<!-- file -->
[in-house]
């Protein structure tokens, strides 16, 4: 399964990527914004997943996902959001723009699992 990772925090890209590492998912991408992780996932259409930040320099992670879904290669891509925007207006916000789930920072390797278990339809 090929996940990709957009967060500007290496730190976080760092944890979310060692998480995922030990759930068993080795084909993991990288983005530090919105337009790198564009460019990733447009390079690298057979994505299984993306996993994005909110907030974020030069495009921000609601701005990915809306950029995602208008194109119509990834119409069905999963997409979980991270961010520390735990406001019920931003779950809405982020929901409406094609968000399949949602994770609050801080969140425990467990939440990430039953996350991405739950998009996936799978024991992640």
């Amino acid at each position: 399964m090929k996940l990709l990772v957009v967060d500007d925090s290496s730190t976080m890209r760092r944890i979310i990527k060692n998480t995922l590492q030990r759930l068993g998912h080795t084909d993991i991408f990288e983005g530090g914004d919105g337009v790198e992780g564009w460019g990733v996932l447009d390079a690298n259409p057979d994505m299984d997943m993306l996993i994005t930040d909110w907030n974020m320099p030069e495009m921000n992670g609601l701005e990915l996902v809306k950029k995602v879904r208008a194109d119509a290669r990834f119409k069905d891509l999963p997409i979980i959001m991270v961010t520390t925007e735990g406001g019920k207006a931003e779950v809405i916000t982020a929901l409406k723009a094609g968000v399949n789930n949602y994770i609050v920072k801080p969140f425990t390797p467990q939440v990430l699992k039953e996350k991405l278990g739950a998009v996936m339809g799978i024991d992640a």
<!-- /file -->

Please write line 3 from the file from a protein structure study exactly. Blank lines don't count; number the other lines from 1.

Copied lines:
């Amino acid at each position: 399964m090929k996940l990709l990772v957009v967060d500007d925090s290496s730190t976080m890209r760092r944890i979310i990527k060692n998480t995922l590492q030990r759930l068993g998912h080795t084909d993991i991408f990288e983005g530090g914004d919105g337009v790198e992780g564009w460019g990733v996932l447009d390079a690298n259409p057979d994505m299984d997943m993306l996993i994005t930040d909110w907030n974020m320099p030069e495009m921000n992670g609601l701005e990915l996902v809306k950029k995602v879904r208008a194109d119509a290669r990834f119409k069905d891509l999963p997409i979980i959001m991270v961010t520390t925007e735990g406001g019920k207006a931003e779950v809405i916000t982020a929901l409406k723009a094609g968000v399949n789930n949602y994770i609050v920072k801080p969140f425990t390797p467990q939440v990430l699992k039953e996350k991405l278990g739950a998009v996936m339809g799978i024991d992640a």